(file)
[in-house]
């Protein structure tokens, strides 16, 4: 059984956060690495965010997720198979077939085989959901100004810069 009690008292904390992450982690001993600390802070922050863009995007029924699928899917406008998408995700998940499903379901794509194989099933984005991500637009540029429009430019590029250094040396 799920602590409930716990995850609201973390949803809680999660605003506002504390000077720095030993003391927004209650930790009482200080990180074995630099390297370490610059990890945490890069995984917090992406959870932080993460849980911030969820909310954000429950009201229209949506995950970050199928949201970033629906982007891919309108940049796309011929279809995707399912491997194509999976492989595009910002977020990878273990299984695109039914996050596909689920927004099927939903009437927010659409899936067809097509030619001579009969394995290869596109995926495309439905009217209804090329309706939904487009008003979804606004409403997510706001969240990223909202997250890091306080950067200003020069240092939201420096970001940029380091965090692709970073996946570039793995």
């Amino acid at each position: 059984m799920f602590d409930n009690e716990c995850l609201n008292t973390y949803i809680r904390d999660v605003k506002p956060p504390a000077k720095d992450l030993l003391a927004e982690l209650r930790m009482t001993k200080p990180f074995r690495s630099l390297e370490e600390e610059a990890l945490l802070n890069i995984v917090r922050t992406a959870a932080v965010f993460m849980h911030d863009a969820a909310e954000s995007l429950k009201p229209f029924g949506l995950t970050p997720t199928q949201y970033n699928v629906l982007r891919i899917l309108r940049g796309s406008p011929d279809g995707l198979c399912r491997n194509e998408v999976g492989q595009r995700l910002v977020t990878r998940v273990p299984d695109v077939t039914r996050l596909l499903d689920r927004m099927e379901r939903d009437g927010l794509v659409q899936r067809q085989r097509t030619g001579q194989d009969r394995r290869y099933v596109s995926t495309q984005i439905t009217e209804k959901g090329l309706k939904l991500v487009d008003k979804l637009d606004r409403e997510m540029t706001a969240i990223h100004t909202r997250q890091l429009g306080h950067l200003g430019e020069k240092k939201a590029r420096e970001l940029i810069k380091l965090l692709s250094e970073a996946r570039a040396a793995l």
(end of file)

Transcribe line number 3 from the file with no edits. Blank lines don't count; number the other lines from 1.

């Amino acid at each position: 059984m799920f602590d409930n009690e716990c995850l609201n008292t973390y949803i809680r904390d999660v605003k506002p956060p504390a000077k720095d992450l030993l003391a927004e982690l209650r930790m009482t001993k200080p990180f074995r690495s630099l390297e370490e600390e610059a990890l945490l802070n890069i995984v917090r922050t992406a959870a932080v965010f993460m849980h911030d863009a969820a909310e954000s995007l429950k009201p229209f029924g949506l995950t970050p997720t199928q949201y970033n699928v629906l982007r891919i899917l309108r940049g796309s406008p011929d279809g995707l198979c399912r491997n194509e998408v999976g492989q595009r995700l910002v977020t990878r998940v273990p299984d695109v077939t039914r996050l596909l499903d689920r927004m099927e379901r939903d009437g927010l794509v659409q899936r067809q085989r097509t030619g001579q194989d009969r394995r290869y099933v596109s995926t495309q984005i439905t009217e209804k959901g090329l309706k939904l991500v487009d008003k979804l637009d606004r409403e997510m540029t706001a969240i990223h100004t909202r997250q890091l429009g306080h950067l200003g430019e020069k240092k939201a590029r420096e970001l940029i810069k380091l965090l692709s250094e970073a996946r570039a040396a793995l």